23 Apr 2004|Christoper Ireland
I cringe when I hear someone in my industry brag that they never watch TV (or only PBS). That’s like a pilot saying he ignores weather reports. Like it or not, popular TV reflects crucial aspects of our very dynamic population. It’s not an exact representation of our collective values–it’s not meant to be–but it is a valid expression of popular culture and an interesting lens on the nation’s current mindset.
Right now, I’m hooked on American Idol. It’s the only show I will watch in “real time,” forgoing the option to save it on my PVR and skip the commercials. This week’s results fueled water-cooler talk among millions of other viewers. Why? Because the audience had to rationalize why the three best performers–all Black females–got the least number of votes.
There are dozens of theories, recapped here and here and here. I don’t know which is right, but I’m fascinated by the process and the idea that millions of Americans are discussing the subtlies of discrimination, apathy, generation gaps, musical tastes and text messaging.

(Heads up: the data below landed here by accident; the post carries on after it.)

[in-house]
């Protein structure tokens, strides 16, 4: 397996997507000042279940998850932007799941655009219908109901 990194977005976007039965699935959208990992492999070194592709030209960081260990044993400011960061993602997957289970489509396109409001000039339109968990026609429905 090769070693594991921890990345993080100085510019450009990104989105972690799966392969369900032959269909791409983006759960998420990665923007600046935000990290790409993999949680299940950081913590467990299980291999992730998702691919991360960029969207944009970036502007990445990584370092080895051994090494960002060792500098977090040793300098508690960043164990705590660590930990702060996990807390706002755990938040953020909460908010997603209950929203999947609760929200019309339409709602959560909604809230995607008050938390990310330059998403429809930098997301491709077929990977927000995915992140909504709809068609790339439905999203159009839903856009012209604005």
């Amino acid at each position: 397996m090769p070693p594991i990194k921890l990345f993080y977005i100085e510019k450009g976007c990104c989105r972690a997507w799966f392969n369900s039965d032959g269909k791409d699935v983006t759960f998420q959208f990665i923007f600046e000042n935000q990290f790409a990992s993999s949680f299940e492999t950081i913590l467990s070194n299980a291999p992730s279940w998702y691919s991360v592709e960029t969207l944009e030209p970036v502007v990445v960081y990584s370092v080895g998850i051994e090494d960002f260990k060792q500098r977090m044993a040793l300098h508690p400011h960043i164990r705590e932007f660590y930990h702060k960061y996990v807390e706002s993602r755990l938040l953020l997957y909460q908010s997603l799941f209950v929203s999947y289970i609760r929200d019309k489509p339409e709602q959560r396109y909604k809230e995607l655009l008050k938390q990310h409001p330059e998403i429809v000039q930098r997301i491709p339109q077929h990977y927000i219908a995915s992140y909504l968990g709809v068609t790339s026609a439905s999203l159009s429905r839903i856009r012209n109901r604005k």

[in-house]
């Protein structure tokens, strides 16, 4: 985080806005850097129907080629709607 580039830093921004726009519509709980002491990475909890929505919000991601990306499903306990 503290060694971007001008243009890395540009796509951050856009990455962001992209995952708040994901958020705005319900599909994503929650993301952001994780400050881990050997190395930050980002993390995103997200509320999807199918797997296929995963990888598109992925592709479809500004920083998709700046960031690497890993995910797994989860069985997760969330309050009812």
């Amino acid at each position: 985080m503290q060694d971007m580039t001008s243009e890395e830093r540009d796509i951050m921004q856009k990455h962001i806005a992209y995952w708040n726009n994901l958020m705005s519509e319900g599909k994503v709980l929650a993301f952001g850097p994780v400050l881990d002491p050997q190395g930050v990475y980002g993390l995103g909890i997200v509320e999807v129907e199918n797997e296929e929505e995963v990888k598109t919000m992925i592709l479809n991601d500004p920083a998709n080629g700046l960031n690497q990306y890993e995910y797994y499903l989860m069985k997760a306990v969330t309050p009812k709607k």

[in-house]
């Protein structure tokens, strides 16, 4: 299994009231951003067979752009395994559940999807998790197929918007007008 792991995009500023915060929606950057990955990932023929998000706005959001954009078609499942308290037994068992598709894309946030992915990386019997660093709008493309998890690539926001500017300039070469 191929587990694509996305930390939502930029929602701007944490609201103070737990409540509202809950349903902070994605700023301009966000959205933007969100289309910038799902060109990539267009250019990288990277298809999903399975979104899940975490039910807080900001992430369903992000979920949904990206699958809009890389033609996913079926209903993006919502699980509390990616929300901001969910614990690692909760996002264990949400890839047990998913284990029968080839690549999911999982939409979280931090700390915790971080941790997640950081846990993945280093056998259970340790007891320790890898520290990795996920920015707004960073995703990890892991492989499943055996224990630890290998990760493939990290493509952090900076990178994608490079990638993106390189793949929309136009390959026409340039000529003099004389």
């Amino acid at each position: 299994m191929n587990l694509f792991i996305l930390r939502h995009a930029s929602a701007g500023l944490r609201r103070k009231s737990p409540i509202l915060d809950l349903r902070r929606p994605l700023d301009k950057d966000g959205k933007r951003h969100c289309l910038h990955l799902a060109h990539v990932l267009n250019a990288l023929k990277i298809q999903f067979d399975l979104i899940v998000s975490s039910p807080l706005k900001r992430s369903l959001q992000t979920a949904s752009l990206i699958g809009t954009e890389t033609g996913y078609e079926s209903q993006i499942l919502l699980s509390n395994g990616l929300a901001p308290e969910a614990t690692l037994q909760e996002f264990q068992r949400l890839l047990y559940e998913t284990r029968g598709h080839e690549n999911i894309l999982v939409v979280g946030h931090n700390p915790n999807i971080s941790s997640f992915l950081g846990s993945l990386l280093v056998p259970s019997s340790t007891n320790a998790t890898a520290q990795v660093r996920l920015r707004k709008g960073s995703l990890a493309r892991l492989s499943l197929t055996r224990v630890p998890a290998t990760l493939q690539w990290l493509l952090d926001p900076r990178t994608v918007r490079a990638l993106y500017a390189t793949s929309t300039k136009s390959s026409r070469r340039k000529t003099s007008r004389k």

This is cultural fabric–threads of thought that weave together in new patterns. Most of us are not comfortable with the idea that Americans are still too racist and sexist to recognize the extraordinary talent of Fantasia, LaToya, and Jennifer, so we need to dissect the voting and come up with other explanations. Unfortunately, those explanations don’t let us off the hook because they lead to other uncomfortable admissions, like apathy or agism.
My favorite explanation so far came from my sister, Kim. It also happens to be the one that puts the least blame on the audience. She suggests that rival media giants ABC, CBS and NBC are all generating millions of votes for the worst candidates in order to topple the kingdom Fox is building with this entertaining show. This idea alone could create a whole new reality show.prev next